Community program on a mission to combat gang violence - - Columbia, South Carolina |

Community program on a mission to combat gang violence in neighborhood

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There's not one solution to stopping violence in Columbia. But one man is on a mission in St. Anna's Park in the Lyon Street community.

He's trying to inspire the youth to choose a different path and he's holding them accountable.

"In my program we have a motto: ‘Work hard, no excuses. Hard work beats talent when talent doesn't work hard,'" says Robert McCray, St. Anna's Park director.

McCray known best as Coach Rob says he pushes kids to be their best even when they don't think it's possible.

He mentors youth and uses sports to show them how to be productive.

"Work hard at everything you do," McCray says. "That's in athletics, school, that's home chores. Whatever you do, you need to be working hard and giving 110 percent"

 Any kid from 3-17 can be a part of his program even if you claim to be a gang member.

"We do demand you try your hardest to get out of that life," McCray says.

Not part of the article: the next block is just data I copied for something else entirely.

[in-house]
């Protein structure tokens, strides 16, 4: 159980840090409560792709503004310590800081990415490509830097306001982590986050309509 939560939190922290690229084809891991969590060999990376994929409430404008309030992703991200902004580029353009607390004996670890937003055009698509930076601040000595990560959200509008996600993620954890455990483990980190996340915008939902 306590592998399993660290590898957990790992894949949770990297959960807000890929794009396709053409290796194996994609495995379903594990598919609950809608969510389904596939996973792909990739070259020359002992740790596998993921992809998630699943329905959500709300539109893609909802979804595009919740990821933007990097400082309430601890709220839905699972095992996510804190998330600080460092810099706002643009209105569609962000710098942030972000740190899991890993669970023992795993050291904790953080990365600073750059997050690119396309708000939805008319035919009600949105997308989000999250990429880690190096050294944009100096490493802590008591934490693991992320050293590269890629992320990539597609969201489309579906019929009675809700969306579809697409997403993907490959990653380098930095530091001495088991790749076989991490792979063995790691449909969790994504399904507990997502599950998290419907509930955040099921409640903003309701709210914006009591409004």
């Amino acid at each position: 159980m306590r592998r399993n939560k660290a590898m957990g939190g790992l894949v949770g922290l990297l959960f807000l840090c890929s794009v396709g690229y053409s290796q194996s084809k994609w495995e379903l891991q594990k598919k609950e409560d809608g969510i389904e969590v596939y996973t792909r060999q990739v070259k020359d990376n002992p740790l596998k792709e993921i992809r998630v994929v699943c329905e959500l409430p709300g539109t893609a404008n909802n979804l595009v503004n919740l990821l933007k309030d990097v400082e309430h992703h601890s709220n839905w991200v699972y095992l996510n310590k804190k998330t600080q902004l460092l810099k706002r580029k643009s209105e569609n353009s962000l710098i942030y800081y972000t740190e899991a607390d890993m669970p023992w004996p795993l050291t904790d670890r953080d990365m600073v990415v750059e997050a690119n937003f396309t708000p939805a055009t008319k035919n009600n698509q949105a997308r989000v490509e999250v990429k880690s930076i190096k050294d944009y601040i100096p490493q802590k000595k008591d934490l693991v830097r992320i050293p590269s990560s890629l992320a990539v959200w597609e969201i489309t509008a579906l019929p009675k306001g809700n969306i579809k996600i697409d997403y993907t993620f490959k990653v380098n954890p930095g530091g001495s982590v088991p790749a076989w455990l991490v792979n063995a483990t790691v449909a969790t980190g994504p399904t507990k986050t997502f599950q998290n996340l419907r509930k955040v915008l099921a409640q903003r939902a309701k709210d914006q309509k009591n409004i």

McCray says he's seen some of the worst.

A few years ago he says he saw a group of boys getting jumped into a gang, but he stepped in.

"I ran over there to see what was going on and the guys said 'it's alright Coach Rob, we're just jumping them in" like it was ok," McCray says.

His low tolerance for disobedience helped keep Daniel Walker out of trouble.

It's a different story for some of his friends.

"Some of them have done well for themselves," says Walker. "Some of them chose the wrong path. Some of them sell drugs; they're probably in a gang."

Walker, 23, grew up in the area and is now a junior at Allen University.

He says his neighborhood sometimes gets a bad reputation.

"Some things that people just don't see," Walker says. "You have people who try to do right in the community. You have others basically you have the bad that's overlooking what is good in the community. If people give us that chance you'll be able to see what good really is going on around here."

McCray says when violence happens in this community it's often treated as a tragic norm and way of life.

"It happened over here and that's it," McCray says. "Nobody cares in the community and that's not true. Whether you get shot here or you get shot in Five Points, it should be the same attitude from society." 

McCray also says youth need constant, positive role models and recreation, to start to make a difference in the many communities across the city.

The center is open from 2 to 6:00 p.m. Monday-Friday.

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